I get it, it’s been six years since Gerhard Richter announced he’d “retired from painting,” but after several months of press releases and invites for a show of “new and recent” work, it still came as a shock to read David Zwirner describing the show opening last night as containing “a group of Richter’s last paintings, made in 2016–2017.”
Of course, what it technically means is, “last paintings on canvas.” Or “last squeegee paintings.” Which still shocks to think about; I, for one, would like him to still be painting. But given the artist’s incredible physical exertion while making the squeegee paintings in Corinna Belz’ 2011 film, Gerhard Richter Painting, it’s understandable. I’m still trying to think through what to make of it, though, and to see what Richter’s making now.
Richter catalogued 47 squeegee paintings made in 2016 and 2017, in a variety of sizes and supports, from practically tiny wood or aludibond panels, to 2-meter canvases. They’ve all been shown before, somewhere, and many more than once. 17 were at Richter’s last show at Marian Goodman, which opened at the end of February 2020. Zwirner has seven, including what’s called Richter’s last last painting, the 2×2.5m canvas logged as CR952-4, which was also in the Met Breuer show that closed almost as soon as it opened. Did we wake up to find the last three years were just a bad dream? But wait, why are we downtown and not on 57th Street?
In 2021, Richter webmaster and edition whisperer Joe Hage published a group of Facsimile Objects based on six watercolor paintings the artist made in December 2020, presumably after he got tired of making bread.
Then last year the Fondation Beyeler showed a group of 31 “oil sketches” alongside a set of full-size inkjet prints of them [don’t say Facsimile Object, don’t say giclée]. A suite of those prints, now titled mood (2022), is at Zwirner. Zwirner quotes Dieter Schwartz saying Richter’s new work “has transformed into the celebration of the visible and this celebration is driving new chapters in [his] indefatigable creativity.” Roberta Smith says they’re “so accurate their fakeness is impossible for most of us to discern. The artist could not, so he made them art.” Which honestly? mood.
Considering Richter’s last paintings also had me wondering about Richter’s last overpainted photographs, which were literal by-products of his studio practice. Made in an instant from a stack of snapshots and the leftover paint on his squeegees or palette knives, the overpainted photos were like warmdown exercises, a burst of immediate gestures, followed by a keep-or-toss decision. Fingers crossed there’s just a backlog on the database, because the last two overpainted photos on Richter’s website are from July 3, 2016. Did he know this would be the last one, or, like with the paintings, did he decide it later?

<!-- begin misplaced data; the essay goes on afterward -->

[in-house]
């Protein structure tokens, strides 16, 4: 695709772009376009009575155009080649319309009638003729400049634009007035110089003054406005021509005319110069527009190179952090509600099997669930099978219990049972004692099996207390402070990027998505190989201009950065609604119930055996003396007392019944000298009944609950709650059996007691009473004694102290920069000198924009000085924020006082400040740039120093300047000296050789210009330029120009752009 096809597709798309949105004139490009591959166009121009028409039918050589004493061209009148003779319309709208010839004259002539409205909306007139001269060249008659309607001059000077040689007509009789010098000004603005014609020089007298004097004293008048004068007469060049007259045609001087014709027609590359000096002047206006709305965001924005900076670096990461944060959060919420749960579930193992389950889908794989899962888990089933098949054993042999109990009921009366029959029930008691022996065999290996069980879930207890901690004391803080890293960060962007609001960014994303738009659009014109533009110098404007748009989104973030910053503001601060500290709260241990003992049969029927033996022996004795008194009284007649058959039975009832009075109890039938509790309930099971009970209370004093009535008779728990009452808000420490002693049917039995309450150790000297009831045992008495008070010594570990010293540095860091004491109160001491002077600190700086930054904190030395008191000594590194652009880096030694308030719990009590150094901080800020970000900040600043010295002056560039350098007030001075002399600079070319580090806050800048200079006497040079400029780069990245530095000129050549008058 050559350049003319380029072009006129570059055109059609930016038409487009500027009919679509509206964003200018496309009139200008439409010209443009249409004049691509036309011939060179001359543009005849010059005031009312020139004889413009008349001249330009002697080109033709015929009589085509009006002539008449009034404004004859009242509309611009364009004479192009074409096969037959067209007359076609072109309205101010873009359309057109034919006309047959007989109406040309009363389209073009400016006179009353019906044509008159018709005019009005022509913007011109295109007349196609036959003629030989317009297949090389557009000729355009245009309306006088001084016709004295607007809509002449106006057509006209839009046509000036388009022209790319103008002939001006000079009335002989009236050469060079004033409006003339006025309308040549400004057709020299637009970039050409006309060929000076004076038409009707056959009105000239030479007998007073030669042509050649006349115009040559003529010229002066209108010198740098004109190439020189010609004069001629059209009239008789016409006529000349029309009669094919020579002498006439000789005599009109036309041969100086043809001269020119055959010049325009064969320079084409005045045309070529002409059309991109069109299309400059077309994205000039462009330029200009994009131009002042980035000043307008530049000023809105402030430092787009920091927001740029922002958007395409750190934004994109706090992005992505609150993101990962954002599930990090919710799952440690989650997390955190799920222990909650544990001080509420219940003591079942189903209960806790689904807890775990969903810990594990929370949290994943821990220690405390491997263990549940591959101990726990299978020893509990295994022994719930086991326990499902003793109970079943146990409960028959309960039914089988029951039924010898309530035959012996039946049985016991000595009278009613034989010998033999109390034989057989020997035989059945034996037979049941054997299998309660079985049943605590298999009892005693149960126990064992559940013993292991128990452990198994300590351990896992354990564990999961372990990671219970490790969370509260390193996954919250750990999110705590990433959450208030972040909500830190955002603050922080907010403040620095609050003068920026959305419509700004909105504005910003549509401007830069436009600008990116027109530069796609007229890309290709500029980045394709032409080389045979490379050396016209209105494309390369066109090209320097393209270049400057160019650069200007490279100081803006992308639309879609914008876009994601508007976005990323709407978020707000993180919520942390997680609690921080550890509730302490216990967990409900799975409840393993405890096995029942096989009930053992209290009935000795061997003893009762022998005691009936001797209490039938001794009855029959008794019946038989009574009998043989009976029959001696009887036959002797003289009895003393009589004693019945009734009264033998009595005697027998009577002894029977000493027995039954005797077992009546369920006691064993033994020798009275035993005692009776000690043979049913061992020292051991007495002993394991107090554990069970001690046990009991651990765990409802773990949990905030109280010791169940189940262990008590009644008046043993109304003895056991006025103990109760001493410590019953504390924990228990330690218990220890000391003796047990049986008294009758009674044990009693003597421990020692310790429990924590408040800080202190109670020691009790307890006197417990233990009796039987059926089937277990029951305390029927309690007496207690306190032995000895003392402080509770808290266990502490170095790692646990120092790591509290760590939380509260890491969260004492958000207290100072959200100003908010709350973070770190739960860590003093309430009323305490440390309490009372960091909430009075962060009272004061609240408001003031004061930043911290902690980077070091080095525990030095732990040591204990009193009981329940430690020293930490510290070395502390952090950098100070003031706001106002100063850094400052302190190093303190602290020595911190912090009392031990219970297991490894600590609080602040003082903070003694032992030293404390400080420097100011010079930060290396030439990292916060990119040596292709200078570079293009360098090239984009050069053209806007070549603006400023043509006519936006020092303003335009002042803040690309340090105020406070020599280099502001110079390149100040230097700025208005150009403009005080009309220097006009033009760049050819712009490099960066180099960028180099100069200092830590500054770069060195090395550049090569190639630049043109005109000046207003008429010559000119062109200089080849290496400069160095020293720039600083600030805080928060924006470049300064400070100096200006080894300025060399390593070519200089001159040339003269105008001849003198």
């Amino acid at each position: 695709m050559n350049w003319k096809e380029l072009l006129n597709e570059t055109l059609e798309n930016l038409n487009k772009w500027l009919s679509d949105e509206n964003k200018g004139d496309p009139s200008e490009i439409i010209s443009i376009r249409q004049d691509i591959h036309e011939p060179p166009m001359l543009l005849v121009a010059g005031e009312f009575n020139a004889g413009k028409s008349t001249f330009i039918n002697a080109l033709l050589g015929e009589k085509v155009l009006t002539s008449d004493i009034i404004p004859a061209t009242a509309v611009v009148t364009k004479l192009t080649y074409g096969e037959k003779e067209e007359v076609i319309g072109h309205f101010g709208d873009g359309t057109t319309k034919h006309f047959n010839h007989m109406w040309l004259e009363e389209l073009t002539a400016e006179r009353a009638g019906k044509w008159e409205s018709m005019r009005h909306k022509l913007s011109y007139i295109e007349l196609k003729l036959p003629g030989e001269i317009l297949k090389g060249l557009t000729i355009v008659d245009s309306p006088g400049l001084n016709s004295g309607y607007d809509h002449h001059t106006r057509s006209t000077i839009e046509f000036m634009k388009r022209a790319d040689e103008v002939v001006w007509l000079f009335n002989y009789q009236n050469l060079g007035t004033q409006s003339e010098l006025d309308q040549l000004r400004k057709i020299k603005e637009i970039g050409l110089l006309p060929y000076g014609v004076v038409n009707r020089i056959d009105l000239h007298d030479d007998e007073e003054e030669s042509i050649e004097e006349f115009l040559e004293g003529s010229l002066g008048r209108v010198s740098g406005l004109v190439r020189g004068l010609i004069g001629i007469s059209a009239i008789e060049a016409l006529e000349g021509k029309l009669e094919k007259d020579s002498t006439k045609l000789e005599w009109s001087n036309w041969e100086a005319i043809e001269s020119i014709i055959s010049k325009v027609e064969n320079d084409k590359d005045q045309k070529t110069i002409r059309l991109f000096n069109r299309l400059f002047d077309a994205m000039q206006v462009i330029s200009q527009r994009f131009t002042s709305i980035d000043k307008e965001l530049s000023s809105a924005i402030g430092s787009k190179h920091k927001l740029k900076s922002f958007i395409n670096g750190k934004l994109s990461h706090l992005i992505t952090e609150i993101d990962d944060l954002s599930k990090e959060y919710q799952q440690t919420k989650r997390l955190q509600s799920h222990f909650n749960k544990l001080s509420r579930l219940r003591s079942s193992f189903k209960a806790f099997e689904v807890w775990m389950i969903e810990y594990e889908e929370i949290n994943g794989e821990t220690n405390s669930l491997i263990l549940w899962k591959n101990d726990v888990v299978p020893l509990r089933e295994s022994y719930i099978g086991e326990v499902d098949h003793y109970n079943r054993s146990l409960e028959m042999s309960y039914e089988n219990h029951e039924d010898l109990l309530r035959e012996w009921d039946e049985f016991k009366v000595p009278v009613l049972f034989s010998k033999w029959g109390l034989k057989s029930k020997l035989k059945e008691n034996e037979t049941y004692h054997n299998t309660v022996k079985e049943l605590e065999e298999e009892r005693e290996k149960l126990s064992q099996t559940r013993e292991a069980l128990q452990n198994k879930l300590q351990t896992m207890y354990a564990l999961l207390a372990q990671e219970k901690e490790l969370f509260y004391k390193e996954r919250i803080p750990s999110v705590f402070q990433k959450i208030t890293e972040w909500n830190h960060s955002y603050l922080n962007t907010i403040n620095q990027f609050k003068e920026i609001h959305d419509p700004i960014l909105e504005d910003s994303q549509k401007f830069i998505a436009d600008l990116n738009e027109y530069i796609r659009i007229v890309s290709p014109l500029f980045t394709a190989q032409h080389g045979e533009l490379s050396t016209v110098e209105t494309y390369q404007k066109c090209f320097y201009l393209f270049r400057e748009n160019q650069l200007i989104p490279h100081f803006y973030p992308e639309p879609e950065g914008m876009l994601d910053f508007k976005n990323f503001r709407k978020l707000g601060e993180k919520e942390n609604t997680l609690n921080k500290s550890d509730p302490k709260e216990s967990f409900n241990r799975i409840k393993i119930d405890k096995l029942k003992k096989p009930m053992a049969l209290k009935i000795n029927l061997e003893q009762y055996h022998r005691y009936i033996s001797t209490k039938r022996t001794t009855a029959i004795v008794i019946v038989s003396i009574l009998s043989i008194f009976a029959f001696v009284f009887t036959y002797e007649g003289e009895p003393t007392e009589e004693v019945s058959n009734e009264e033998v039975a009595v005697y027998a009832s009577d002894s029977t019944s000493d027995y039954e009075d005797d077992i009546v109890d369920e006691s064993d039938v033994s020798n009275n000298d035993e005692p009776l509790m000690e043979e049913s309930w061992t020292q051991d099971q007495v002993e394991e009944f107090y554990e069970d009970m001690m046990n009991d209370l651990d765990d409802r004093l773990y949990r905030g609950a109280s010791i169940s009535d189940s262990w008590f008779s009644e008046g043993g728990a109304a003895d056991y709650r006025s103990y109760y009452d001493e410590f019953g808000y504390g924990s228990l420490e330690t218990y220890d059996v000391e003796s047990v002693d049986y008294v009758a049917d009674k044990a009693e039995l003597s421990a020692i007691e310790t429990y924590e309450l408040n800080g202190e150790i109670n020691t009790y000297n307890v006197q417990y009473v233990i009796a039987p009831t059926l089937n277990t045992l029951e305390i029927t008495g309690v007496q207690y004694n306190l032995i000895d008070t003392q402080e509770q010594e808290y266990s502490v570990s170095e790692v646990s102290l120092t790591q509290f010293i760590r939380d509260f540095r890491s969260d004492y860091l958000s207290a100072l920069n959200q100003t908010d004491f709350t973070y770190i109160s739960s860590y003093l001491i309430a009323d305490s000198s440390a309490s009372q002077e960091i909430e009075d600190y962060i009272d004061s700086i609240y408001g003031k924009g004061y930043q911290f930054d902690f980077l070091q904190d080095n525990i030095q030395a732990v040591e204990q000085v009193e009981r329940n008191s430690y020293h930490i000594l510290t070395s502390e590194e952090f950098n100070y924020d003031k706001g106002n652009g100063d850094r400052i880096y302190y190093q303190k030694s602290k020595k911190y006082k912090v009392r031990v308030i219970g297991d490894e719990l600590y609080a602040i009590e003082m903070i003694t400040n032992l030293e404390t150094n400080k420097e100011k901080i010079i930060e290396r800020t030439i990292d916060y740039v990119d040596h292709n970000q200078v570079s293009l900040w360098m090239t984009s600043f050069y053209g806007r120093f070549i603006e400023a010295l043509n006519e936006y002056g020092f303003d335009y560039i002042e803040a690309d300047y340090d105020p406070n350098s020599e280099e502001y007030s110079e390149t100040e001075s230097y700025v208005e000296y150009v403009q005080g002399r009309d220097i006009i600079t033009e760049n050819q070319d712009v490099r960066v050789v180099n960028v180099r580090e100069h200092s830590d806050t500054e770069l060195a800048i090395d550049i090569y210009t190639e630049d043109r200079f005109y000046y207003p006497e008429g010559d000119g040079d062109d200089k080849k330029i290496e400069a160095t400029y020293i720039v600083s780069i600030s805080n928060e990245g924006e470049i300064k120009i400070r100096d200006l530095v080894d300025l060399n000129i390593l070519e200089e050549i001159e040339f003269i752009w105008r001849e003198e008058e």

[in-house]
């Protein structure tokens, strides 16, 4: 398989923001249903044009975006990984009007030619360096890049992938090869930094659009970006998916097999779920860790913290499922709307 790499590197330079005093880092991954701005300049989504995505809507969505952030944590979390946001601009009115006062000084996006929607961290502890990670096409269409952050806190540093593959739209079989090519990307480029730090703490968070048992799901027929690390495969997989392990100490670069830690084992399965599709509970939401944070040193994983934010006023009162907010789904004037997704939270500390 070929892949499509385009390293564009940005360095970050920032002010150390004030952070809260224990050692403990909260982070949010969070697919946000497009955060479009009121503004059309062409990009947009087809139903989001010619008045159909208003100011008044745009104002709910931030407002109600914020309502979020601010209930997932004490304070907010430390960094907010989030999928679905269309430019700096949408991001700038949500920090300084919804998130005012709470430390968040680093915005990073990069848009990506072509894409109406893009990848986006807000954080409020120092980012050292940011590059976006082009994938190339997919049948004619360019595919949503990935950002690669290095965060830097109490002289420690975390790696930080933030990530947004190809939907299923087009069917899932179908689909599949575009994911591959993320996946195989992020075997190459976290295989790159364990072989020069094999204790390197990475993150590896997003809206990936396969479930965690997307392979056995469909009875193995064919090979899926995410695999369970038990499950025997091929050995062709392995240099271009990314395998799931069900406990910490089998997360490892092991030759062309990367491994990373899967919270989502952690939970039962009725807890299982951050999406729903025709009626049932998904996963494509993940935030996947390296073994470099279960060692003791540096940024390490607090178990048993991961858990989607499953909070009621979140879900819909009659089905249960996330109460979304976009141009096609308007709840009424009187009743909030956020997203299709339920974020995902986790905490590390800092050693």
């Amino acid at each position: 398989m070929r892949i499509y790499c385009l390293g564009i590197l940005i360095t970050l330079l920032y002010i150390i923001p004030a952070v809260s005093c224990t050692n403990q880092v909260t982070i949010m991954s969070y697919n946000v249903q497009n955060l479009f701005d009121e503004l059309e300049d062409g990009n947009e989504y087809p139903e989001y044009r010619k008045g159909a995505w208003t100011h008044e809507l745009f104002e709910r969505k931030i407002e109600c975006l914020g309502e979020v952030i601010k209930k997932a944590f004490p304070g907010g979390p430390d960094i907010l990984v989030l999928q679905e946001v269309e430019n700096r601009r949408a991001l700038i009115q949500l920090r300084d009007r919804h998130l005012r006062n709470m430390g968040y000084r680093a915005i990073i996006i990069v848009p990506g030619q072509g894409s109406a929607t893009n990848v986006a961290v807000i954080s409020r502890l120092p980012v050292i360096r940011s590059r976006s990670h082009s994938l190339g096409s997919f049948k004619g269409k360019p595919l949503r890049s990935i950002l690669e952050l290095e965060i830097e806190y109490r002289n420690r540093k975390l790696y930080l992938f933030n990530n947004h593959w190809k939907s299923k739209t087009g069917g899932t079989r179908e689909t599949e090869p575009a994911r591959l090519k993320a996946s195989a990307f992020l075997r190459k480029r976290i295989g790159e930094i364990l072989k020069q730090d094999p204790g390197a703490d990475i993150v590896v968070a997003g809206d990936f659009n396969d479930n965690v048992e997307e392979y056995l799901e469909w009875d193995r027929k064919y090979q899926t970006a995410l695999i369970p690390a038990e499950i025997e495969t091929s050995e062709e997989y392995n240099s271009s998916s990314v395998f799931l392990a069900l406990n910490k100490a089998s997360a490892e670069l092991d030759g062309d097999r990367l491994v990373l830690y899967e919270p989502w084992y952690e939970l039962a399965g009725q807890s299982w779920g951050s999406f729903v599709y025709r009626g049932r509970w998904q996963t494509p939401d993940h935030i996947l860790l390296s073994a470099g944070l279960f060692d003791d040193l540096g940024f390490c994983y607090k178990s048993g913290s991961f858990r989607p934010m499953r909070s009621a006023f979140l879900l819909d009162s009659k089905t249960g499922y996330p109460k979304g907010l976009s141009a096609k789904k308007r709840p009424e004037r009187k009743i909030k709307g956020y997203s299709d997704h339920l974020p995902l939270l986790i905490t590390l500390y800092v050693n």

But wait. There is more. Richter has called his mirror paintings paintings, paintings that reference conceptual pictures like Marcel Duchamp’s Large Glass, but also his own photo paintings and monochromes. And Richter made at least three Grey Mirror works in 2018: a pair of double Grauer Spiegel are part of a permanent installation of a pendulum in a church in Münster, conceived in 2016, but realized and dated as 2018.
Grauer Spiegel (CR 954-1) went from Richter’s 2020 show at Marian Goodman to the Kunst-Station Sankt Peter in Köln, where, pandemic be damned, it was installed for six months in the spot where the church’s giant Rubens Crucifixion of St. Peter normally hangs. [It was undergoing restoration.]
Look at another picture of it, by silent film accompanist Dorothee Haddenbruch, who performed in Sankt Peter in September 2020. What could be more Richter painting than that?
But the last last painting painting is not so clear. Grey Mirror (4 Parts) shows up in some of the artist’s website directories (see above) as CR 955, but the page for the work itself is gone [CR 404?]. It is not included in the Met Breuer’s exhibition list, despite it being at the dark Birkenau heart of the show.
It is listed in the Met’s collection, but as a loan. Here it is with absolutely everything in it: the artist’s Birkenau paintings (2014), and his facsimile objects of them, a 1973 grey monochrome titled Borke (Bark), and prints of the clandestine Birkenau photos themselves, which the artist squeegeed over, the ultimate overpainted photos, if not the last. A monumental, 10-meter strip painting peeks in from the next room. Now this is a last painting, a painting to reflect, contain—and end—all painting. If it is a painting. And if it is the last. A last painting, except for all the rest.